The kaluga (Huso dauricus) is a large predatory sturgeon found in the Amur River basin. Also known as the river beluga, they are claimed to be the largest freshwater fish in the world, with a maximum size of at least 1,000 kg (2,205 lb) and 5.6 m (18.6 ft). Local fishermen have suggested that the kaluga can grow well up to 20 ft in length and can weigh around 1,500 kg. The kaluga is one of the biggest of the sturgeon family. Like the slightly larger beluga, it spends part of its life in salt water. Unlike the beluga, this fish has 5 major rows of dermal scutes, nail-like teeth, in its jaws and feeds on salmon and other fish in the Amur by hunting them. They have gray-green to black backs with a yellowish green-white underbelly.

The kaluga has been hunted to near extinction for its valuable roe. Despite constant anti-poaching patrols, poachers still continue to catch the fish. Fishing for kaluga anywhere in the Amur River is an offense punishable by law. However, kalugas are known to have an aggressive nature, and instances of them toppling fishing boats and drowning fishermen have been reported, although no concrete evidence exists of them assaulting or hunting people.


Beluga Hybrid Caviar

From Russia / China



Caviar refers to the salted eggs or roe of the sturgeon Acipenser. Caviar is derived from the Persian word Khaviar, which means "bearing eggs." Roe from other species such as salmon, paddlefish, whitefish, and lumpfish must be labeled with the name of the fish in front of the word caviar. If the word caviar appears by itself on the label it must by law come from a sturgeon. Today, caviar primarily comes from the following species: Adriatic sturgeon, beluga sturgeon, European sturgeon, kaluga sturgeon, Pacific or white sturgeon, Persian sturgeon, Russian sturgeon, Siberian sturgeon, starlet sturgeon and stellate sturgeon. The term “caviar” is sometimes incorrectly used to refer to roe from other fish species. “Caviar” is only correct and accurate when it refers to the roe from sturgeon.

Beluga Caviar 
Obtained from the Beluga sturgeon (Huso huso), native to the Caspian, Black, Azov, and Adriatic Sea basins, the Beluga is the largest sturgeon, which produces the largest and softest roe. Beluga is the world's most expensive caviar.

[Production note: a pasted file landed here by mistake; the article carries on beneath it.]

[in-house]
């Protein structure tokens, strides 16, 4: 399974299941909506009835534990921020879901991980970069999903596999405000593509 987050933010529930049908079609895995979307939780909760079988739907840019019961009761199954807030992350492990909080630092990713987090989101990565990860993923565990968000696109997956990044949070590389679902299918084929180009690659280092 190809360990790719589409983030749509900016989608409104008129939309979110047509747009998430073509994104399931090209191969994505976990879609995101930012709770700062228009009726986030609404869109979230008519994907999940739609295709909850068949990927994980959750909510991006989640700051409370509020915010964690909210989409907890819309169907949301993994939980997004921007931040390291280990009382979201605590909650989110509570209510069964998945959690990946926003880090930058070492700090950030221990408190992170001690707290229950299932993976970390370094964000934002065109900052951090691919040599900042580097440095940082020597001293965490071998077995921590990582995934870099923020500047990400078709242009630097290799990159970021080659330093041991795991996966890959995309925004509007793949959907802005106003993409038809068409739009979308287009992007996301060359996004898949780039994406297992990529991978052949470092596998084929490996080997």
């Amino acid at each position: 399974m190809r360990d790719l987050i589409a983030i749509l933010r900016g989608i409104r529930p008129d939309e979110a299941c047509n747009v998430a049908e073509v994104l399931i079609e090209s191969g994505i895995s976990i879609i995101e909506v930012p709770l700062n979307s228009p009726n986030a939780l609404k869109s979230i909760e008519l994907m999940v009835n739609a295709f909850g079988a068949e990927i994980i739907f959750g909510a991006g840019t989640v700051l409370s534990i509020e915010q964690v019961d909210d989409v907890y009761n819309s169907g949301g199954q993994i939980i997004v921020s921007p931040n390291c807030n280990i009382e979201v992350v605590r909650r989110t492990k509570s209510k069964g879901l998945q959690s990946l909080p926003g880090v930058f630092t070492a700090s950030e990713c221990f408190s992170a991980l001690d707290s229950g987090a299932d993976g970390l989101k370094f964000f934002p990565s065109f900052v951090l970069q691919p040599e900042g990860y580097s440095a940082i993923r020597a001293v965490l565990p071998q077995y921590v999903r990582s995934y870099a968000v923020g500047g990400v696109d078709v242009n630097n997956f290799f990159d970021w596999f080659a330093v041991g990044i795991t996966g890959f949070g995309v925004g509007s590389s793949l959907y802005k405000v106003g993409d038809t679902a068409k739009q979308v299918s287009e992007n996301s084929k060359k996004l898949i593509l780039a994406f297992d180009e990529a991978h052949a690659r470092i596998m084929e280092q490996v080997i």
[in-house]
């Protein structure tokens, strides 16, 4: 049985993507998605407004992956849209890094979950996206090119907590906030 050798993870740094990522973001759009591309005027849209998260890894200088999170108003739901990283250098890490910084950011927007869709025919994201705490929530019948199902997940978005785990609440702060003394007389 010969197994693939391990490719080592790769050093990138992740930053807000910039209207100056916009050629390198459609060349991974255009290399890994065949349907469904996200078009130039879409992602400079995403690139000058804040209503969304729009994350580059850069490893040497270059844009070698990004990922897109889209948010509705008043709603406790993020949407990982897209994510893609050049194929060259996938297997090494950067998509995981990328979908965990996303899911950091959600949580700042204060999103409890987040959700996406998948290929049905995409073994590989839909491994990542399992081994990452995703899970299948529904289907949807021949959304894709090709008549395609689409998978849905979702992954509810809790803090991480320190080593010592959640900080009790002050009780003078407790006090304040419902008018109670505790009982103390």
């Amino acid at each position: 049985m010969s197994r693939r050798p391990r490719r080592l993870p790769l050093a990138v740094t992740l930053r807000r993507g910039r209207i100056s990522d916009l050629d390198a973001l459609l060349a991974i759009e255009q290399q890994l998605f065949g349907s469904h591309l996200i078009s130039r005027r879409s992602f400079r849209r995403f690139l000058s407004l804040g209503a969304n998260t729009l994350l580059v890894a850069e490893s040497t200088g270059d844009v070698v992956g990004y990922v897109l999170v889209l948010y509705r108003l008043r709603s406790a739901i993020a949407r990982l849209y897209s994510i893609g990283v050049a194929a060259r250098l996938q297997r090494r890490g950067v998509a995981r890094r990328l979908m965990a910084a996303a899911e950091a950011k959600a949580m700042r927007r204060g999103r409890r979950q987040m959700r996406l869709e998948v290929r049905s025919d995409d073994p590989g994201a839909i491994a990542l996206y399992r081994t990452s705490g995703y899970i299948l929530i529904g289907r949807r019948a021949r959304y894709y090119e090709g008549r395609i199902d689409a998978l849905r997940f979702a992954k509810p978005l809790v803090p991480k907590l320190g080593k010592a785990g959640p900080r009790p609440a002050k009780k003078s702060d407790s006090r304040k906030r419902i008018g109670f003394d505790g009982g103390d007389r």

Osetra Caviar 
Obtained from the Russian-Persian or Kura sturgeon (Acipenser gueldenstaedti and Acipenser persicus), Osetra has a golden to dark brown color variation. Its strong nutty flavor has an intense but mild taste.

Sevruga Caviar 
Obtained from the Star sturgeon (Acipenser stellatus), also native of the Caspian Sea. It produces caviar with a fine, strong-grain sea taste.

White Sturgeon Caviar 
Obtained from the Pacific or white sturgeon (Acipenser transmontanus). This sustainable caviar is likened to the best Osetra. It ranges from the dark, small beads of the Classic to the large, buttery golden Imperial.

Kaluga Caviar 
Obtained from the Kaluga sturgeon (Huso daricus), originally from the Amur River basin in China. Kaluga is a very good quality farmed caviar with large light brown, soft and buttery beads which are often compared to beluga.

Naccarii Caviar 
Obtained from the Adriatic or Italian sturgeon (Acipenser naccarii) and is a caviar which is starting to be introduced in the market. Historically this sturgeon has been present in Mediterranean Europe and is being farmed both in Spain and Italy.

Baeri Caviar 
Obtained form sturgeon species originally from Siberia (Acipenser baeri), and is the most farmed species in France in the Aquitaine Basin. Its small grains are dark and have a soft, nutty flavor.

Schrencki Caviar 
Obtained from the Schrenki sturgeon (Acipenser schrencki), is native from the Amur River, and farmed in China. It produces an extraordinary caviar, with medium grains and golden color.


Tsar Imperial Shassetra Caviar


Farm-raised Acipenser Schrencki sturgeon produce these firm, medium-size beads: light -to-dark-golden in color.  Place a dollop on the tongue, press against the palate and experience a powerful burst of briny flavor that hints of dried fruit and toasted grains.